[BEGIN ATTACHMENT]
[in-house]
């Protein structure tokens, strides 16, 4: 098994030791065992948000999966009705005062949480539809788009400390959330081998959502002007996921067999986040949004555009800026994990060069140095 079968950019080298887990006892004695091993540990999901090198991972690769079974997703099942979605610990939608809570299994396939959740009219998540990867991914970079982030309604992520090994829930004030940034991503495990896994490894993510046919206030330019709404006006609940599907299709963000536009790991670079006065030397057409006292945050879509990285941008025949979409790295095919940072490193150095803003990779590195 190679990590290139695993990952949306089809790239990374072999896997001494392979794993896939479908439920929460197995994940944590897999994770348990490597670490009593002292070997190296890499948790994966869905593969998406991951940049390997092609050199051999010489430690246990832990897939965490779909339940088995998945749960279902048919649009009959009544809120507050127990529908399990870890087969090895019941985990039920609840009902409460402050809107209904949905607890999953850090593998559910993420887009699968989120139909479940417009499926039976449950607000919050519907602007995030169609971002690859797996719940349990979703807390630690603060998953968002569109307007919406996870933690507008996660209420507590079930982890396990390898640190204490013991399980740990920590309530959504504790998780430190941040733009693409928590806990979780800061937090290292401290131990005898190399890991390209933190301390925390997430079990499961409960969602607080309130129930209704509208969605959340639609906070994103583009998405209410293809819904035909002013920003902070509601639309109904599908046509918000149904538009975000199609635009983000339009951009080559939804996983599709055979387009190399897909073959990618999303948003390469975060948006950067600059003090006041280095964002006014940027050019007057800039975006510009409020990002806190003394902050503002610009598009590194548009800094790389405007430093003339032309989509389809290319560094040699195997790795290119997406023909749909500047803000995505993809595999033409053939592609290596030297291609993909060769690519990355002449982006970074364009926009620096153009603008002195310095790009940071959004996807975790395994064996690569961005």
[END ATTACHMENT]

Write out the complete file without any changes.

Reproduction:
[in-house]
């Protein structure tokens, strides 16, 4: 098994030791065992948000999966009705005062949480539809788009400390959330081998959502002007996921067999986040949004555009800026994990060069140095 079968950019080298887990006892004695091993540990999901090198991972690769079974997703099942979605610990939608809570299994396939959740009219998540990867991914970079982030309604992520090994829930004030940034991503495990896994490894993510046919206030330019709404006006609940599907299709963000536009790991670079006065030397057409006292945050879509990285941008025949979409790295095919940072490193150095803003990779590195 190679990590290139695993990952949306089809790239990374072999896997001494392979794993896939479908439920929460197995994940944590897999994770348990490597670490009593002292070997190296890499948790994966869905593969998406991951940049390997092609050199051999010489430690246990832990897939965490779909339940088995998945749960279902048919649009009959009544809120507050127990529908399990870890087969090895019941985990039920609840009902409460402050809107209904949905607890999953850090593998559910993420887009699968989120139909479940417009499926039976449950607000919050519907602007995030169609971002690859797996719940349990979703807390630690603060998953968002569109307007919406996870933690507008996660209420507590079930982890396990390898640190204490013991399980740990920590309530959504504790998780430190941040733009693409928590806990979780800061937090290292401290131990005898190399890991390209933190301390925390997430079990499961409960969602607080309130129930209704509208969605959340639609906070994103583009998405209410293809819904035909002013920003902070509601639309109904599908046509918000149904538009975000199609635009983000339009951009080559939804996983599709055979387009190399897909073959990618999303948003390469975060948006950067600059003090006041280095964002006014940027050019007057800039975006510009409020990002806190003394902050503002610009598009590194548009800094790389405007430093003339032309989509389809290319560094040699195997790795290119997406023909749909500047803000995505993809595999033409053939592609290596030297291609993909060769690519990355002449982006970074364009926009620096153009603008002195310095790009940071959004996807975790395994064996690569961005």